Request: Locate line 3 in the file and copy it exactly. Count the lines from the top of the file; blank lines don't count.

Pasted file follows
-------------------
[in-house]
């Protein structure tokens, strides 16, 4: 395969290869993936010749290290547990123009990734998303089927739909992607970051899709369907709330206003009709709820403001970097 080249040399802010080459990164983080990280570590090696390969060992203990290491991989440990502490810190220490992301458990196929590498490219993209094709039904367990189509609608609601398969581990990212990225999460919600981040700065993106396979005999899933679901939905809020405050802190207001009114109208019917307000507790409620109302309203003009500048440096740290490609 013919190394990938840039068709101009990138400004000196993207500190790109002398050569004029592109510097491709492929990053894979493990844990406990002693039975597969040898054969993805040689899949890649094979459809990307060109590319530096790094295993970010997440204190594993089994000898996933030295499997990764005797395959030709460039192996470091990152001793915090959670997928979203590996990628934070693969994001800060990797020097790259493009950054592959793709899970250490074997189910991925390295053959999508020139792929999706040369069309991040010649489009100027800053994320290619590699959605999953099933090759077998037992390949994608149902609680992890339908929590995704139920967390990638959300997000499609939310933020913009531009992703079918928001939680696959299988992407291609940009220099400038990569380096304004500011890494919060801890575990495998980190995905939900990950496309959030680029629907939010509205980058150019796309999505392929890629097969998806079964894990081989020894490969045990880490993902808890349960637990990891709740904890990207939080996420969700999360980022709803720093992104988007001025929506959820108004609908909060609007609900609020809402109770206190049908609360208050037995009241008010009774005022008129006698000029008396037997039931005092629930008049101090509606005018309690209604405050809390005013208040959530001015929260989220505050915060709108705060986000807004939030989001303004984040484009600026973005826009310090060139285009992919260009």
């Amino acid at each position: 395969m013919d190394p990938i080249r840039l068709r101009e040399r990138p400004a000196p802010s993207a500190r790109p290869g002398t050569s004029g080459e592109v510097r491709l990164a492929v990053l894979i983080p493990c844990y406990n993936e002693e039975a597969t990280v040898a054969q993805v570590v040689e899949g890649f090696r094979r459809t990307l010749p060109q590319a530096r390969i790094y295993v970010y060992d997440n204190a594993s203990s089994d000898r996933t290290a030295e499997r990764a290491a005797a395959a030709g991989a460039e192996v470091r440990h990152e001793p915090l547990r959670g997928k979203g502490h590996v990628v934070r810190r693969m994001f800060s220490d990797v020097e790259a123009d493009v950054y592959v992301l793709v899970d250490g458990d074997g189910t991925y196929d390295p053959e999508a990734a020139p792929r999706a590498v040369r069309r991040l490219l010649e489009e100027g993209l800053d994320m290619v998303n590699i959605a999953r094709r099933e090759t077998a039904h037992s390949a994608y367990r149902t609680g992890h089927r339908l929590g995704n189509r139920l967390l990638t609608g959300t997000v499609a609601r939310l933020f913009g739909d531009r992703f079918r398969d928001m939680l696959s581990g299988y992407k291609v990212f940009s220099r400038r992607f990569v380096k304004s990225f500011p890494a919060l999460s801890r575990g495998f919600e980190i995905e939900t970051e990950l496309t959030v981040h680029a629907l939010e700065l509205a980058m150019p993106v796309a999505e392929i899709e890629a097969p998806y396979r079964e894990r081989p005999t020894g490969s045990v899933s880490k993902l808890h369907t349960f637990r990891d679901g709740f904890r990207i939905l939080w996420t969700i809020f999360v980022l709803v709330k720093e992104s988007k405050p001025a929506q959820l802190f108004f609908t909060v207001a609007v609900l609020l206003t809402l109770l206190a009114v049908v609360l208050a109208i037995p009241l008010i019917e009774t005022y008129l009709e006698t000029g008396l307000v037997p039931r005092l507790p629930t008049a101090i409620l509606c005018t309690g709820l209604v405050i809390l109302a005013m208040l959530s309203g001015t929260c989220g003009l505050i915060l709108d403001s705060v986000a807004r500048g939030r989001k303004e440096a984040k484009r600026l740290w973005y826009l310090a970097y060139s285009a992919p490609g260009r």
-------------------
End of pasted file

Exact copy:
């Amino acid at each position: 395969m013919d190394p990938i080249r840039l068709r101009e040399r990138p400004a000196p802010s993207a500190r790109p290869g002398t050569s004029g080459e592109v510097r491709l990164a492929v990053l894979i983080p493990c844990y406990n993936e002693e039975a597969t990280v040898a054969q993805v570590v040689e899949g890649f090696r094979r459809t990307l010749p060109q590319a530096r390969i790094y295993v970010y060992d997440n204190a594993s203990s089994d000898r996933t290290a030295e499997r990764a290491a005797a395959a030709g991989a460039e192996v470091r440990h990152e001793p915090l547990r959670g997928k979203g502490h590996v990628v934070r810190r693969m994001f800060s220490d990797v020097e790259a123009d493009v950054y592959v992301l793709v899970d250490g458990d074997g189910t991925y196929d390295p053959e999508a990734a020139p792929r999706a590498v040369r069309r991040l490219l010649e489009e100027g993209l800053d994320m290619v998303n590699i959605a999953r094709r099933e090759t077998a039904h037992s390949a994608y367990r149902t609680g992890h089927r339908l929590g995704n189509r139920l967390l990638t609608g959300t997000v499609a609601r939310l933020f913009g739909d531009r992703f079918r398969d928001m939680l696959s581990g299988y992407k291609v990212f940009s220099r400038r992607f990569v380096k304004s990225f500011p890494a919060l999460s801890r575990g495998f919600e980190i995905e939900t970051e990950l496309t959030v981040h680029a629907l939010e700065l509205a980058m150019p993106v796309a999505e392929i899709e890629a097969p998806y396979r079964e894990r081989p005999t020894g490969s045990v899933s880490k993902l808890h369907t349960f637990r990891d679901g709740f904890r990207i939905l939080w996420t969700i809020f999360v980022l709803v709330k720093e992104s988007k405050p001025a929506q959820l802190f108004f609908t909060v207001a609007v609900l609020l206003t809402l109770l206190a009114v049908v609360l208050a109208i037995p009241l008010i019917e009774t005022y008129l009709e006698t000029g008396l307000v037997p039931r005092l507790p629930t008049a101090i409620l509606c005018t309690g709820l209604v405050i809390l109302a005013m208040l959530s309203g001015t929260c989220g003009l505050i915060l709108d403001s705060v986000a807004r500048g939030r989001k303004e440096a984040k484009r600026l740290w973005y826009l310090a970097y060139s285009a992919p490609g260009r």